Anti-LGBT law in North Carolina sparks major backlash from business and community interests

Backlash from the business community against the North Carolina anti-LGBT law has grown significantly in the last few days. The bill, which would prevent municipalities and other local authorities from instituting nondiscrimination protections for LGBT people and prevents trans people from using public bathrooms that align with their gender, was controversially introduced, passed, and signed into law within a matter of hours last week.

On Tuesday, a group of 80 business leaders from local and national companies, including  Airbnb, IBM, Intel, Levi’s, Marriott, and Salesforce, signed an open letter condemning the new law and calling on its repeal.  A number of companies including American Airlines, Dow Chemical, and Bank of America, which is headquartered in Charlotte, have already spoken out against the law.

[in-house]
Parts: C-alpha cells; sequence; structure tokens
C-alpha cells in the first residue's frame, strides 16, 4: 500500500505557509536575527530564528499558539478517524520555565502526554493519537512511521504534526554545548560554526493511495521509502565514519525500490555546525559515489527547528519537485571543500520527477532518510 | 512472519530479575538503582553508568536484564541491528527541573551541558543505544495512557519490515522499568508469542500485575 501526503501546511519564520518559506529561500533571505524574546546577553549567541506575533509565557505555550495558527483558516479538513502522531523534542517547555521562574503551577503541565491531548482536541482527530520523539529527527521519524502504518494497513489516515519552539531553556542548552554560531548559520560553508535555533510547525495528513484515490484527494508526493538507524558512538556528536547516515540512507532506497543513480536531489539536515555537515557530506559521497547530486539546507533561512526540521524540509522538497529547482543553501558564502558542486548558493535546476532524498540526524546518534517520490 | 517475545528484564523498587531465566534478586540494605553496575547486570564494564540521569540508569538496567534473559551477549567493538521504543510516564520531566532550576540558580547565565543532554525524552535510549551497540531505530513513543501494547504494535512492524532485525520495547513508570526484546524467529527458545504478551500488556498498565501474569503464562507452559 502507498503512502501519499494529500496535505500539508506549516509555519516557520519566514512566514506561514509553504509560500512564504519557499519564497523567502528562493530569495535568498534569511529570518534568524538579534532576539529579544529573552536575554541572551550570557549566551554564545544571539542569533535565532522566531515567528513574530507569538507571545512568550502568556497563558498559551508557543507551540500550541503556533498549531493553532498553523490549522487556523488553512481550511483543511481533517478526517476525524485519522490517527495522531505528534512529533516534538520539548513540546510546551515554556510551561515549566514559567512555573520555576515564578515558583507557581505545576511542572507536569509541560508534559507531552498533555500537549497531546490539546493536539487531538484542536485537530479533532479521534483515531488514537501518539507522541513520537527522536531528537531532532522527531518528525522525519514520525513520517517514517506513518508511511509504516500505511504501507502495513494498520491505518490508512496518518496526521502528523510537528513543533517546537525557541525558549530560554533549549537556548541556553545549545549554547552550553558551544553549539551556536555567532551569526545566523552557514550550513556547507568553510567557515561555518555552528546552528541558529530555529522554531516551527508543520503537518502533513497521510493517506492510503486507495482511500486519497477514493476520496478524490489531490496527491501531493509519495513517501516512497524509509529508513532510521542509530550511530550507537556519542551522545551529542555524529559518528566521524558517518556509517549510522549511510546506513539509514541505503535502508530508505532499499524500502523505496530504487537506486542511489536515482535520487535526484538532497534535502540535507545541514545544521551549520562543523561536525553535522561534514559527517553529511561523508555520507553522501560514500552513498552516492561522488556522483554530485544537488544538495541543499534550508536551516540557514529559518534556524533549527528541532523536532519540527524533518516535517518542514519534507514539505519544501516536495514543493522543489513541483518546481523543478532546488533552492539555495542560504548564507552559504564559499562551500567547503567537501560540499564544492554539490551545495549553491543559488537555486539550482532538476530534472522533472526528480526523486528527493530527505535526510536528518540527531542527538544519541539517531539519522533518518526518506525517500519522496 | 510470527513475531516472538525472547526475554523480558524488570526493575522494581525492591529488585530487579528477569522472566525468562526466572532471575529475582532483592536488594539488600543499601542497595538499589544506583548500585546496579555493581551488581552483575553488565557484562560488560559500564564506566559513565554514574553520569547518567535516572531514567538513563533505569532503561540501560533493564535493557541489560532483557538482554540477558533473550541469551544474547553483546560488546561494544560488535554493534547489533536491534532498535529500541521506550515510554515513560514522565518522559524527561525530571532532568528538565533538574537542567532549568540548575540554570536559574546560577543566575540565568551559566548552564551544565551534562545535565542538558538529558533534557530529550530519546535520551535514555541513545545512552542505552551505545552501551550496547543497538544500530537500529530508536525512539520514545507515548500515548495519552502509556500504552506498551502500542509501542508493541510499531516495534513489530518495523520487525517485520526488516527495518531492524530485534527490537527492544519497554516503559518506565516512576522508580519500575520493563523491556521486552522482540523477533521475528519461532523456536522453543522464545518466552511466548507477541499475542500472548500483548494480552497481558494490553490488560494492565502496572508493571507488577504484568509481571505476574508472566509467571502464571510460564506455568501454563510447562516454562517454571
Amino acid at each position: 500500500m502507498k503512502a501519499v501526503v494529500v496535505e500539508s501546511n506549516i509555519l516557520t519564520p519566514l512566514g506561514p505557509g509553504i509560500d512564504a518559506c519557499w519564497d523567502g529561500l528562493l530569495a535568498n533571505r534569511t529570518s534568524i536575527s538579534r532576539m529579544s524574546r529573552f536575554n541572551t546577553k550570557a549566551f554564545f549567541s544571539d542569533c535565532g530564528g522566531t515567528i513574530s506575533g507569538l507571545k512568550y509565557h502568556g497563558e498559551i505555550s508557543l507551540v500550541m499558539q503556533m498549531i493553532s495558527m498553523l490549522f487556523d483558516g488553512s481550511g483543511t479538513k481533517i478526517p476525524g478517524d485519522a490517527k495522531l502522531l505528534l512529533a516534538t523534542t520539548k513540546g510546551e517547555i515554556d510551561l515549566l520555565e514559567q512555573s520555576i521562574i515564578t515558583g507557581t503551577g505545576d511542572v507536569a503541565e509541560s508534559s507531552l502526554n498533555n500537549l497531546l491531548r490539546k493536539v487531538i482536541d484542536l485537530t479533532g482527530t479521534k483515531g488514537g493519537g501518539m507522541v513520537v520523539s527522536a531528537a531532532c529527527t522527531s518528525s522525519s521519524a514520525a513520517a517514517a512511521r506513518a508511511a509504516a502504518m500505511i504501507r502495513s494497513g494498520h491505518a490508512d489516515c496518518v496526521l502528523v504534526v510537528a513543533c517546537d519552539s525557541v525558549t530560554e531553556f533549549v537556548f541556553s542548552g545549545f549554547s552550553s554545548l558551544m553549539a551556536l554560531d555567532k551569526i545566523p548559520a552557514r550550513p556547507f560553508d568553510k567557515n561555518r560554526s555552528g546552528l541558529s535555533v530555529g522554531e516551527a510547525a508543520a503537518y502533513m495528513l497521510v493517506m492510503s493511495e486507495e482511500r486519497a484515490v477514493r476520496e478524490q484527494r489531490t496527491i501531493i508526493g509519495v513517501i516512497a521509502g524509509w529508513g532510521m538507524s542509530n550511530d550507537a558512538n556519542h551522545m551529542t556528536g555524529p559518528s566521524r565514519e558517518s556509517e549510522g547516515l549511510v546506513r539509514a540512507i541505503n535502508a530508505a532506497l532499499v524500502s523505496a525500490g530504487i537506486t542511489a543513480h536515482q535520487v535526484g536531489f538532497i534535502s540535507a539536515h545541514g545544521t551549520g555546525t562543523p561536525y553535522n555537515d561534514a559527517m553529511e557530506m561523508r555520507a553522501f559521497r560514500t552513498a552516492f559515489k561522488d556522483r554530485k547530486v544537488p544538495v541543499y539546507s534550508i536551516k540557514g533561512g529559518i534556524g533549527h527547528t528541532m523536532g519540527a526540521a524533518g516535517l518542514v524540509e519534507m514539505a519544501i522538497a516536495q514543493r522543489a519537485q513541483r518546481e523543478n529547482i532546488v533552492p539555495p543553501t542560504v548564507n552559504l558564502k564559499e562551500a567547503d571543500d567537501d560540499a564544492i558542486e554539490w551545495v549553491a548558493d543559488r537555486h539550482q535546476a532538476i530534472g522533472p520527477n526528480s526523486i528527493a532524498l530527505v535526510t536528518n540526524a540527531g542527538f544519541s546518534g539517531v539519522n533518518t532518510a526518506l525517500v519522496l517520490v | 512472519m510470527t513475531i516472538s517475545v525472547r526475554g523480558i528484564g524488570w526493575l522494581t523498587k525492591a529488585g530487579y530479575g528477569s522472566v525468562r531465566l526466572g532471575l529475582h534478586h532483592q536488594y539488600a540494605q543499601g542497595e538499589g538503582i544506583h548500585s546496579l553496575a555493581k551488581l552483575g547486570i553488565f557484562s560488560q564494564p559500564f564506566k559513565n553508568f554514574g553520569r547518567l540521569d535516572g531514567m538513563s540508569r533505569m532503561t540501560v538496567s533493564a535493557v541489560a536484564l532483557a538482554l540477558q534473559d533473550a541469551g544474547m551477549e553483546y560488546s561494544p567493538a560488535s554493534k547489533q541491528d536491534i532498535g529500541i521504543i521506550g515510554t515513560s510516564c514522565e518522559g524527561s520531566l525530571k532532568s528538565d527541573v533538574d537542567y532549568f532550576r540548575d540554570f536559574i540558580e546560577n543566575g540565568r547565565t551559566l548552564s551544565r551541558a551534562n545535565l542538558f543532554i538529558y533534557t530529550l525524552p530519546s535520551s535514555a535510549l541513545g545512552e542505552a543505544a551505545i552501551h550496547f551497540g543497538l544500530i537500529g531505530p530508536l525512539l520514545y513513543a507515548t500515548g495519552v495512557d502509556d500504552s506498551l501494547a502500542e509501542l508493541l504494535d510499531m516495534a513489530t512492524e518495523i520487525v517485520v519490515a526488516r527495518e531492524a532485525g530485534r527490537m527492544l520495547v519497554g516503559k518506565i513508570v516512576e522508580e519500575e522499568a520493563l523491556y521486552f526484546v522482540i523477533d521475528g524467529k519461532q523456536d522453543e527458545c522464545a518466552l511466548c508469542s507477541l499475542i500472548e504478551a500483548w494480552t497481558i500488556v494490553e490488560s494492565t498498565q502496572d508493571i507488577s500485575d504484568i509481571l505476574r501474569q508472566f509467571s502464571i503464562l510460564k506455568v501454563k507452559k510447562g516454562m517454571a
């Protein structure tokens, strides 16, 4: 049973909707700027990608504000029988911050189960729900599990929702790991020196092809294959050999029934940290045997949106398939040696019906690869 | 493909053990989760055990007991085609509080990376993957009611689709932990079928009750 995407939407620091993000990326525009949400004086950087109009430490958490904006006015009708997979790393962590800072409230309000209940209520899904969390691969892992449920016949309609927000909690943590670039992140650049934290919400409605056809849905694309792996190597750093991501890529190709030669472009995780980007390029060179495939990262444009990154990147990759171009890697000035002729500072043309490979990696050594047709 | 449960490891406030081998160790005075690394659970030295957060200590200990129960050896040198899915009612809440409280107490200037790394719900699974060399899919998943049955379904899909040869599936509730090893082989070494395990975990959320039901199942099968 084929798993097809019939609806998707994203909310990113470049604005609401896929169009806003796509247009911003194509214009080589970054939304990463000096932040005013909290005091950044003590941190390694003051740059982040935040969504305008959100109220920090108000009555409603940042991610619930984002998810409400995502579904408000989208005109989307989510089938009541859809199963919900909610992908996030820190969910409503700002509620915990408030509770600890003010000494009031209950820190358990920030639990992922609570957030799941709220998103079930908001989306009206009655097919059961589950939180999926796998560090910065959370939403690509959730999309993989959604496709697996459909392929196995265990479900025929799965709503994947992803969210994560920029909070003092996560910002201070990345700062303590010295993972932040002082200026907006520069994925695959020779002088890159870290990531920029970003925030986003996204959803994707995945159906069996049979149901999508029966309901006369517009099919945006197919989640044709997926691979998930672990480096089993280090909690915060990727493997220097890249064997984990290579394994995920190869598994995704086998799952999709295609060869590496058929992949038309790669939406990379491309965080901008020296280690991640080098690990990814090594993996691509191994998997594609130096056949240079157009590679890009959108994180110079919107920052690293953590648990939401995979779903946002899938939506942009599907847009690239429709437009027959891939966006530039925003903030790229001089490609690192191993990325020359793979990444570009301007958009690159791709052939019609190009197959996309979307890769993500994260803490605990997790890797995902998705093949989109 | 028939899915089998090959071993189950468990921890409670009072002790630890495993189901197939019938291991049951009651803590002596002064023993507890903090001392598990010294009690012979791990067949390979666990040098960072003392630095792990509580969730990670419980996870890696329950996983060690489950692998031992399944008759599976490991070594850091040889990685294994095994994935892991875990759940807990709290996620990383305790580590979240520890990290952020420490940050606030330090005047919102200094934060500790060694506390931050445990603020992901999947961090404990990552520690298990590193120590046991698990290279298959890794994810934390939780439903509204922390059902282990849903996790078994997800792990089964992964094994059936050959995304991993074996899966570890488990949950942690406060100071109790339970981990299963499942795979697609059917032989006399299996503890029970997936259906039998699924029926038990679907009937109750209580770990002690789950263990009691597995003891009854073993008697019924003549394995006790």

Organizer’s of the Piedmont Triad area’s High Point Market, a furniture expo that generates more than $5 billion in economic impact and draws more than 600,000 people to the state, have said the negative attention around the law will likely reduce attendance numbers by the thousands and cause “significant economic damage” to the expo and state.  The Charlotte Regional Visitors Authority, moreover, has warned that conventions have already become wary of holding events in Charlotte.  Said Tom Murray, President and CEO of the organization, “on behalf of the visitor economy that represents one in nine jobs across the Charlotte region, we strongly urge that state and local leaders find a resolution.”

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